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Emergency Department Visits for Motor Vehicle Traffic Injuries: United States, 2010–2011

February 25, 2015 Comments off

Emergency Department Visits for Motor Vehicle Traffic Injuries: United States, 2010–2011
Source: National Center for Health Statistics

Key findings
Data from the National Hospital Ambulatory Medical Care Survey, 2010–2011

  • In 2010–2011, the emergency department (ED) visit rate for motor vehicle traffic injuries was highest among persons aged 16–24 years. The rates declined with age after 16–24, with rates for those aged 0–15 similar to those 65 and over.
  • The overall ED visit rate for motor vehicle traffic injuries was higher among non-Hispanic black persons compared with non-Hispanic white and Hispanic persons.
  • Imaging services were ordered or provided at 70.2% of ED visits for motor vehicle traffic injuries, which was higher than for other injury-related ED visits (55.9%).
  • About one-half of ED visits for motor vehicle traffic injuries had a primary diagnosis of sprains and strains of the neck and back, contusion with intact skin surface, or spinal disorders.

Prescription Cholesterol-lowering Medication Use in Adults Aged 40 and Over: United States, 2003–2012

February 23, 2015 Comments off

Prescription Cholesterol-lowering Medication Use in Adults Aged 40 and Over: United States, 2003–2012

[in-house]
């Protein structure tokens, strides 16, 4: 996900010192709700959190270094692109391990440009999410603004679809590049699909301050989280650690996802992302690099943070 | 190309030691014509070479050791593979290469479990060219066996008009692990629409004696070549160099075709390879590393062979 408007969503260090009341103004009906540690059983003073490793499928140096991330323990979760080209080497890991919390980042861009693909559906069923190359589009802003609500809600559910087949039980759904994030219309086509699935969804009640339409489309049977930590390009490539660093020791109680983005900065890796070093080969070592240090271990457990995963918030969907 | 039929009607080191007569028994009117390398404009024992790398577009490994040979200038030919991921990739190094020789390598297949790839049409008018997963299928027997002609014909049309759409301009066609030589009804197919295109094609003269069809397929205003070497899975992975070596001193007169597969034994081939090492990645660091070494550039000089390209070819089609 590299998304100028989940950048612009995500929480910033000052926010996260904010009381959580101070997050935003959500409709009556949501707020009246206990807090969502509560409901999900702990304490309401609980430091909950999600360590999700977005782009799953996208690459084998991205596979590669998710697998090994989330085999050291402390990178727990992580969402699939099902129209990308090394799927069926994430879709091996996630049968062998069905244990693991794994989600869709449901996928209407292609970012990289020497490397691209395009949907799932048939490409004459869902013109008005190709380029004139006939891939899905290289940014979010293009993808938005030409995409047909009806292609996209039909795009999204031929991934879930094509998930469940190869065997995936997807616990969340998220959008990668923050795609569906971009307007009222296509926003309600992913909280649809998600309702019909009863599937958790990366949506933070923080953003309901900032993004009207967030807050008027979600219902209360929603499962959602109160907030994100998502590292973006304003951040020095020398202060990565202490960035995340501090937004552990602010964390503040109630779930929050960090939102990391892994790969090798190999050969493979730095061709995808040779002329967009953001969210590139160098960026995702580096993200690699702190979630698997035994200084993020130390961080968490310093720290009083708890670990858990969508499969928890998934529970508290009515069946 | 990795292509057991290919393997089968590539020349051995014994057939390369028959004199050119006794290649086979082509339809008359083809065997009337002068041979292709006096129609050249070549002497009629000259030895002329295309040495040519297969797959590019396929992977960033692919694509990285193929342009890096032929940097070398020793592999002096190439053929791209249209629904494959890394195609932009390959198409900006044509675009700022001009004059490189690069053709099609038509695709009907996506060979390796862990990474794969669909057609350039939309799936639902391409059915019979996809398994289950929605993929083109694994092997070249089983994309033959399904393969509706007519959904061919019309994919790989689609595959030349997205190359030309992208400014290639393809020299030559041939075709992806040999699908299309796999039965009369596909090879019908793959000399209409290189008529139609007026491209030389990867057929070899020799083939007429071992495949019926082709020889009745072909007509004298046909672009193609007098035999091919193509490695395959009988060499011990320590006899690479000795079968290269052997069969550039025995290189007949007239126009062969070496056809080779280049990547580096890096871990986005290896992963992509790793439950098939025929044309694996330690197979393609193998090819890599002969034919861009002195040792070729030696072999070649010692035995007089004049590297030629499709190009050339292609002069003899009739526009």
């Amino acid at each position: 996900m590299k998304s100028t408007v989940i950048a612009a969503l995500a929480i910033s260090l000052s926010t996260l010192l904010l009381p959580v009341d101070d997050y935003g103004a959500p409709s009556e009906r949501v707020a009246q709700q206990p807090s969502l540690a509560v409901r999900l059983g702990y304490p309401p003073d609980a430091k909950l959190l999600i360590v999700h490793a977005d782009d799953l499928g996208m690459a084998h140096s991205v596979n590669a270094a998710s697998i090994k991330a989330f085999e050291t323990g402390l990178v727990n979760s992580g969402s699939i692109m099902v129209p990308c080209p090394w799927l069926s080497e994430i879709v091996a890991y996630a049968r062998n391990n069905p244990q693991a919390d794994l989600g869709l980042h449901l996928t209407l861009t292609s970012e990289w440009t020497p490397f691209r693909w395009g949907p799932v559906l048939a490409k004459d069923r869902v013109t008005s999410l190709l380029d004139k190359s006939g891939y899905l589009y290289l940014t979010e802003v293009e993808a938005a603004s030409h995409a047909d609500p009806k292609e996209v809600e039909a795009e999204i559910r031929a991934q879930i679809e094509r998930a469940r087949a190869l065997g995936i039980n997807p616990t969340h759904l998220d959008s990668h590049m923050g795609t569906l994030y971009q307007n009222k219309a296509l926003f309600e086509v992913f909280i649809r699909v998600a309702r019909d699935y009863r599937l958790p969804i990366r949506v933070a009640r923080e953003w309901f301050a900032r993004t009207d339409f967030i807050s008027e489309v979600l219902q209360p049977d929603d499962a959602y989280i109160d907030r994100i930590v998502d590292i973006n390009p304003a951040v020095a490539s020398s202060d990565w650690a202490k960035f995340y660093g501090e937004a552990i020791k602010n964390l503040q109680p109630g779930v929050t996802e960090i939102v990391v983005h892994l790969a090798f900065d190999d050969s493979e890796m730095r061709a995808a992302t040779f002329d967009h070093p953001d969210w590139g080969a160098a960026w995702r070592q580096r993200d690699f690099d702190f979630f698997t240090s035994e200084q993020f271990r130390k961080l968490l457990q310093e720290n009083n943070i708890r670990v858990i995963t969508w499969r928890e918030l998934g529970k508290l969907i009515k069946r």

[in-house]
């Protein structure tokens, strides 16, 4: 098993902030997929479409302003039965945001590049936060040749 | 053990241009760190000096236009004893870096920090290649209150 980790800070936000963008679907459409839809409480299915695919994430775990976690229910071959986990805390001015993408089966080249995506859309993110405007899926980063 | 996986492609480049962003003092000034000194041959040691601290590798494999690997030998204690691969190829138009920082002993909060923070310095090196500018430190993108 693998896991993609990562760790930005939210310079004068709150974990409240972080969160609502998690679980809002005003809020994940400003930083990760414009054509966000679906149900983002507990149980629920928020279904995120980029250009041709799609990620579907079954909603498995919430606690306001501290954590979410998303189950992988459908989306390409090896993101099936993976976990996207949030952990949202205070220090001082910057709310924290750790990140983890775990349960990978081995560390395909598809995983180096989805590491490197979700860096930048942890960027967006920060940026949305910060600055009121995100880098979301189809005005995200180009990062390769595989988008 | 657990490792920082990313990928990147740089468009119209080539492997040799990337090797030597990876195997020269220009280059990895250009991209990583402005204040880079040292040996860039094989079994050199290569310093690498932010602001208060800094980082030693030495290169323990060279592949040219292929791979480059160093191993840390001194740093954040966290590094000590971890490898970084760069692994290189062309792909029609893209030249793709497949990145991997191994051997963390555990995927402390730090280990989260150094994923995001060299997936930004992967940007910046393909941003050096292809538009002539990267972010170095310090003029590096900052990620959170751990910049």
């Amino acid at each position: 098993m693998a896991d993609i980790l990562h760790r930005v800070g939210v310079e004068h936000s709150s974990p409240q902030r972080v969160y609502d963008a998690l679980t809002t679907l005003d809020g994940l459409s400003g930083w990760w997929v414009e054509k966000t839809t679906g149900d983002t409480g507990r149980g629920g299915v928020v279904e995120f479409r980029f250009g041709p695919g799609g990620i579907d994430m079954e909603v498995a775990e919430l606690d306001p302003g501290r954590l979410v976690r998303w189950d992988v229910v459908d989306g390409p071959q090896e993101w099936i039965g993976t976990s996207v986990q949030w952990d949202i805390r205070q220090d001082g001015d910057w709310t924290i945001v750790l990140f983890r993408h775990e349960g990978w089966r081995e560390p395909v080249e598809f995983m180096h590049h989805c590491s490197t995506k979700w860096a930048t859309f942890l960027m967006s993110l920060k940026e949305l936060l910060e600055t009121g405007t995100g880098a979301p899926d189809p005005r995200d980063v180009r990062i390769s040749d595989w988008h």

Source: National Center for Health Statistics

Key findings

Data from the National Health and Nutrition Examination Survey

  • During 2003–2012, the percentage of adults aged 40 and over using a cholesterol-lowering medication in the past 30 days increased from 20% to 28%.
  • The use of statins increased from 18% to 26%. By 2011–2012, 93% of adults using a cholesterol-lowering medication used a statin.
  • Cholesterol-lowering medication use increased with age, from 17% of adults aged 40–59 to 48% of adults aged 75 and over.
  • About 71% of adults with cardiovascular disease and 54% of adults with hypercholesterolemia used a cholesterol-lowering medication.
  • Adults aged 40–64 with health insurance were more likely than those without health insurance to use a cholesterol-lowering medication.

Prevalence of Reduced Muscle Strength in Older U.S. Adults: United States, 2011–2012

January 30, 2015 Comments off

Prevalence of Reduced Muscle Strength in Older U.S. Adults: United States, 2011–2012
Source: National Center for Health Statistics

Key findings
Data from the National Health and Nutrition Examination Survey, 2011–2012

  • Five percent of adults aged 60 and over had weak muscle strength. Thirteen percent had intermediate muscle strength, while 82% had normal muscle strength.
  • The prevalence of reduced (weak and intermediate) muscle strength increased with age, while the prevalence of normal strength decreased with age.
  • Muscle strength status did not differ by sex, except among persons aged 80 and over, where women had a higher prevalence of weak muscle strength than men.
  • Non-Hispanic Asian and Hispanic persons had a higher prevalence of reduced muscle strength than non-Hispanic white persons.
  • Difficulty with rising from a chair increased as strength status decreased.

Hospitalizations for Patients Aged 85 and Over in the United States, 2000–2010

January 21, 2015 Comments off

Hospitalizations for Patients Aged 85 and Over in the United States, 2000–2010
Source: National Center for Health Statistics

Key findings
Data from the National Hospital Discharge Survey

  • In 2010, adults aged 85 and over accounted for only 2% of the U.S. population but 9% of hospital discharges.